Our hotel was a block away from Notre Dame so we frequented it quite often. In the mornings we would get our coffees and pastries and just sit on a bench next to Notre Dame, asking each other “is this real life?” over and over again. The cathedral is so impressive, I think that goes without saying. I was surprised to learn they still hold Mass there, even throughout the day with tourists wandering in and out. We didn’t go up in the towers, but next time I would like to! You get a really close look at the gargoyles I’ve heard. St. Chapelle is another chapel on the same island as Notre Dame, but somehow we could never find the entrance?? Next time.
Eiffel Tower (and Trocadero)
I had two different people tell me to see the Eiffel Tower from the Trocadero, and I am so happy I got that advice! The Trocadero is a wide esplanade on the opposite side of the River Seine from the tower, giving you a great view point.
We were a bit unsure if we wanted to spend both the money and time to go up to the top of the Eiffel Tower, but when I remembered my husband is not a fan of heights…it made our decision easier. The tower is TALL. Our compromise was to take the stairs to the first level of the tower. The stairs are A) cheaper B) have a shorter line and C) give you a view at the inside workings of the tower…I would highly recommend this option if you don’t have the time to wait in line for the elevator to the top. Plus you still have amazing views! (other tidbit I learned: all those “skip the line” passes? You don’t actually skip the line. You skip the line for the first elevator but still have to wait for the second elevator AND the elevator to go down. Don’t waste your money!)
It’s hard to pick a favorite part of each city, but I think mine was the neighborhood of Montmartre. It is up on the hill overlooking Paris with beautiful views of the entire city. While the area has become very touristy (watch out for the street performers who somehow trick you into owing them money…) the back streets were quiet and much more the classic Paris I had imagined: cobblestone streets, musicians playing on corners, overgrown ivy and plants everywhere. Not to mention we had delicious fresh baguette sandwiches and hot wine to carry around.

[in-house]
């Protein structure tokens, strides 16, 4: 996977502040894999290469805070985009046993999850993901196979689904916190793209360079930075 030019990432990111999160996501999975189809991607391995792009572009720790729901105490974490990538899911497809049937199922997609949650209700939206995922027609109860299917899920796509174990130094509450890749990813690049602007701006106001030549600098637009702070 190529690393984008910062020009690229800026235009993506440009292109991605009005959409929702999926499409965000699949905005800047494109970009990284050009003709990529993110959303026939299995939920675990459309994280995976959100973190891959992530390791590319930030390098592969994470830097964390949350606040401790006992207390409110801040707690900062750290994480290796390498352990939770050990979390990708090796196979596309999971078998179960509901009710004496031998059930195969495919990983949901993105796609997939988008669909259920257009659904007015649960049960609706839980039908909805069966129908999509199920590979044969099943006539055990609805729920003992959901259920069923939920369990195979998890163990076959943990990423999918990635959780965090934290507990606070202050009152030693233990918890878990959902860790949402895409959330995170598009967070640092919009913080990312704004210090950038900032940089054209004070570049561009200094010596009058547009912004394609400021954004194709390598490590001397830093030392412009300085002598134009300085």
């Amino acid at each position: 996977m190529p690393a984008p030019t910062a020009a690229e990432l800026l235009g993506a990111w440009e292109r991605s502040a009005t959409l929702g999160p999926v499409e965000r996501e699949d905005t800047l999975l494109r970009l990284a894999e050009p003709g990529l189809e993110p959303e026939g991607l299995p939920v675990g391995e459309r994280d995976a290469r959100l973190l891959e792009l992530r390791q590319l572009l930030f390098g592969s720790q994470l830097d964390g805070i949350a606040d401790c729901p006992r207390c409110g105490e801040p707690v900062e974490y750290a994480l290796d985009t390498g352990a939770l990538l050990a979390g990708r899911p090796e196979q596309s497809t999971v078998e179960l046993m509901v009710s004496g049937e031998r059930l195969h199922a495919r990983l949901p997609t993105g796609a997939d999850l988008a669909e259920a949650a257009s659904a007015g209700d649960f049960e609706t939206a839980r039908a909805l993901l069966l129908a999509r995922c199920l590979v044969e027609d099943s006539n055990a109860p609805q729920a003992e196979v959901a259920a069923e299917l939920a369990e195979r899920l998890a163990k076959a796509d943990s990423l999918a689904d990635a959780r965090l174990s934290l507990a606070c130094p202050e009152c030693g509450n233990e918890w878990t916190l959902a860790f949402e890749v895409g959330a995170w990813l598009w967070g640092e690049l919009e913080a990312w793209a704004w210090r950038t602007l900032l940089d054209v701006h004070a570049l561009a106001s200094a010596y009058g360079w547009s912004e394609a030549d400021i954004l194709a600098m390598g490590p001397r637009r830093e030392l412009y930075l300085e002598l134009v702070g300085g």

Sacré-Coeur is the Catholic church located at the top of the Montmartre. It is amazing how different this church looks compared to Notre Dame! While the exterior may be a bit unusual the inside was absolutely stunning. Sadly no photos were allowed, but trust me when I saw you need to visit here. If not for the church than for the view of the city down below.
Arc de Triomphe
Twelve streets intersect at the Arc de Triomphe in a massive roundabout. I hate regular roundabouts, so I can’t imagine trying to navigate this thing! Once again, the Arc is much larger in person than I ever realized in pictures and the detail in the sculptures is amazing. If we go back I would like to go to the top of the Arc, just for the views of the intersections and the city below.
I am a huge fan of cemeteries, which might sound weird, but oh well. If you love the history behind cemeteries you’ll have to make a stop here.
Gardens: Luxemburg and Tuileries
We visited Paris in March and it definitely felt more like winter than spring. While the gardens were still nice to walk through, it was nowhere near as beautiful as the pictures I’ve seen once the weather is warmer. We did see cops on roller blades though! And that was pretty entertaining.
Shakespeare & Company
Bookstores are incredibly dangerous for me. I have more books than I could ever read already, yet I can’t help but buy more. Luckily though…international bookstores are safe. There’s no room in my bag to buy more! Shakespeare and Company is a literary icon. Not only is it a bookstore, expat writers have been living in the store in exchange for a few hours of work since the 1920’s (the original Shakespeare and Company used the same system and was around to see the likes of Hemingway and Fitzgerald). While the store is now very popular and extremely crowded, it is still a must see for book lovers. There was an elderly woman playing a piano in a corner and I found a cat living upstairs. This is basically my heaven.
Honorable mention for best book store goes to Abbey Bookshop. Another English (technically Canadian) store with SO MANY BOOKS. Like…can barely walk through the store without knocking something over.
WHAT TO EAT
I was going to write “where to eat”…but that’s impossible. There are so many restaurants we haven’t even scratched the surface! It also took us a few days to learn the Parisian meal schedule and we missed a few opportunities because of that. Before arriving we didn’t understand there was a difference between a café and a restaurant. Cafes are more casual, open the whole day, and all seemed to have very similar menus. It was a bit overwhelming because there is one on every corner and how do you choose?? I’m sure some are better than others, but all the ones we went to felt the same and unimpressive. Dinner in Paris (and most of Europe) doesn’t start until 7-8pm and that’s when the restaurants open. Considering our first day we were asleep by 8pm, we missed out!